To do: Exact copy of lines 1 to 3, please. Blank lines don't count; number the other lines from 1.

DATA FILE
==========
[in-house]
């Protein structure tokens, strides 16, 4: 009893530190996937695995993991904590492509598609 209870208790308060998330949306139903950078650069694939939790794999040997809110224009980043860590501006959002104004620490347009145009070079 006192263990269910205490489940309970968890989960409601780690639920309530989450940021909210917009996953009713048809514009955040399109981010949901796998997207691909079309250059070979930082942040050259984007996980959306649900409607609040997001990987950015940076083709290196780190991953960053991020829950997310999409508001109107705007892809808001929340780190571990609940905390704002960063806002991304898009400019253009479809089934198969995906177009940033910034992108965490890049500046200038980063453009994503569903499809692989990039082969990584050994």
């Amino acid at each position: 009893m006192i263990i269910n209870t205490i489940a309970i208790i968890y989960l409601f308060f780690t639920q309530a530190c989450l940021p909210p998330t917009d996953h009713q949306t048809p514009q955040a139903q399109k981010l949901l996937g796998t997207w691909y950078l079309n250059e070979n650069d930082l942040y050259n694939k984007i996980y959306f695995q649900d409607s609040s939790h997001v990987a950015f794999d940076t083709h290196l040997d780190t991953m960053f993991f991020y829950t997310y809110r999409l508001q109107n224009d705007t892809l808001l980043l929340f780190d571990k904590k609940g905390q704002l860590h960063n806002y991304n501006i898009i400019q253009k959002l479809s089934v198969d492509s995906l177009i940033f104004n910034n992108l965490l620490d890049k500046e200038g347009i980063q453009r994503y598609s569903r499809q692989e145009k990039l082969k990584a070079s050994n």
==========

[in-house]
């Protein structure tokens, strides 16, 4: 009893530190996937695995993991904590492509598609 209870208790308060998330949306139903950078650069694939939790794999040997809110224009980043860590501006959002104004620490347009145009070079 006192263990269910205490489940309970968890989960409601780690639920309530989450940021909210917009996953009713048809514009955040399109981010949901796998997207691909079309250059070979930082942040050259984007996980959306649900409607609040997001990987950015940076083709290196780190991953960053991020829950997310999409508001109107705007892809808001929340780190571990609940905390704002960063806002991304898009400019253009479809089934198969995906177009940033910034992108965490890049500046200038980063453009994503569903499809692989990039082969990584050994």
């Amino acid at each position: 009893m006192i263990i269910n209870t205490i489940a309970i208790i968890y989960l409601f308060f780690t639920q309530a530190c989450l940021p909210p998330t917009d996953h009713q949306t048809p514009q955040a139903q399109k981010l949901l996937g796998t997207w691909y950078l079309n250059e070979n650069d930082l942040y050259n694939k984007i996980y959306f695995q649900d409607s609040s939790h997001v990987a950015f794999d940076t083709h290196l040997d780190t991953m960053f993991f991020y829950t997310y809110r999409l508001q109107n224009d705007t892809l808001l980043l929340f780190d571990k904590k609940g905390q704002l860590h960063n806002y991304n501006i898009i400019q253009k959002l479809s089934v198969d492509s995906l177009i940033f104004n910034n992108l965490l620490d890049k500046e200038g347009i980063q453009r994503y598609s569903r499809q692989e145009k990039l082969k990584a070079s050994n």